A year ago, President Barack Obama made history as the first sitting president to endorse marriage equality for same-sex couples. Soon after, the Department of Defense repealed its policy of “don’t ask, don’t tell.” In January, Washington became the nation’s first state to begin performing same-sex marriages authorized by a popular vote.
This week, the U.S. Supreme Court continued our nation’s march toward complete marriage equality by striking down the key section of the Defense of Marriage Act denying equal protection to same-sex couples.
As Justice Anthony Kennedy wrote so eloquently in the majority opinion:
“The federal statute is invalid, for no legitimate purpose overcomes the purpose and effect to disparage and to injure those whom the State, by its marriage laws, sought to protect in personhood and dignity. By seeking to displace this protection and treating those persons as living in marriages less respected than others, the federal statute is in violation of the Fifth Amendment.”
The court’s long-awaited ruling has special significance in Washington, and the handful of other states that have legalized same-sex marriages. The federal government will now recognize all lawful marriages in our state, allowing same-sex couples to file joint tax returns and share Social Security and veterans’ benefits.
As Rep. Denny Heck said following the ruling, “All Washington families are now treated equally under the law. Our state and our country have come a long way.”
Heck was one of more than 200 members of Congress who signed an amicus brief to the Supreme Court earlier this year urging them to strike down the Defense of Marriage Act. “As a supporter of Referendum 74 last year, I am very pleased and deeply gratified by today’s decision,” he said.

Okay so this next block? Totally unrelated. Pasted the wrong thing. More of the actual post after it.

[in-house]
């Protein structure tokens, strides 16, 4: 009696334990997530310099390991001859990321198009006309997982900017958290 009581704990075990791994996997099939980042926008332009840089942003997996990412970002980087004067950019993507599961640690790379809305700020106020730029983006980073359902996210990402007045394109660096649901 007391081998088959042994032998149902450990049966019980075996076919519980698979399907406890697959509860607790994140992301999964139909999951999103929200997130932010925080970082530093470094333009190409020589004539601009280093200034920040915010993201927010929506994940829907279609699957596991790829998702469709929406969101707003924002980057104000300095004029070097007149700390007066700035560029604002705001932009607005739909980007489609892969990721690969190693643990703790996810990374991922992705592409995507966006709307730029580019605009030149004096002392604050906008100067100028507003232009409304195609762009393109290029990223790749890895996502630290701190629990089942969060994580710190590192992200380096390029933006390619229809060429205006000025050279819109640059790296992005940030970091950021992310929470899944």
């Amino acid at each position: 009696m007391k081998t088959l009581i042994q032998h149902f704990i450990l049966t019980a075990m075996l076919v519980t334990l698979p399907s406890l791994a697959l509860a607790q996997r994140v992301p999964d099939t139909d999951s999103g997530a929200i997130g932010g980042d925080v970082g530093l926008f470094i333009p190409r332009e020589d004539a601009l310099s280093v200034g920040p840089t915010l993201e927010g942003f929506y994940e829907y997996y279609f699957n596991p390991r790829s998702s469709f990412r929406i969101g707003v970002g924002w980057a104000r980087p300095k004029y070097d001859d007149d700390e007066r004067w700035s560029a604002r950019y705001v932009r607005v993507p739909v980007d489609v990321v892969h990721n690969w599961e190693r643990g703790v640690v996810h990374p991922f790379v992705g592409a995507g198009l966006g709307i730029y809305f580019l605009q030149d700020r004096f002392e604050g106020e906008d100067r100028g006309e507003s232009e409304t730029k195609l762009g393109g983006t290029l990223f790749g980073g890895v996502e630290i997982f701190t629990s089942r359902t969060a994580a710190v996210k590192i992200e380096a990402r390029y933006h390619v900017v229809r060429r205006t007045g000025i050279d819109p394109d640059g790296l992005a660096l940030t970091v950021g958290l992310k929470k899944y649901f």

The court’s ruling on the DOMA, and its dismissal of a challenge to California’s gay marriage law, unmistakably hands the issue of marriage equality to individual states. Federal recognition of same-sex marriages only applies to states that have approved marriage equality.
The court did not rule on another provision in the DOMA that says no state has to recognize a gay marriage performed in another state. That means if a same-sex couple married in Washington moves to Idaho, they lose access to federal benefits.
Polls still show Americans evenly divided on the issue of marriage equality, so it’s doubtful that every state will rush to pass same-sex marriage laws as a result of the court’s decision. But that day is coming, though it may take decades to get there.
According to Pew Research, younger voters more readily accept marriage equality. Of those under the age of 32, more than 60 percent accept same-sex couples and their right to marry. That’s a clear sign of where our notions about love and marriage are headed.
State Sen. Ed Murray, who championed the rights of the gay and lesbian community in the Legislature, thanked the “tireless work of countless thousands of determined Americans, both gay and straight. And the people of Washington state helped to lead the way. ... Together we have changed the course of history.”
Washingtonians can be proud to have led the nation in what is being called the civil rights movement of the modern era.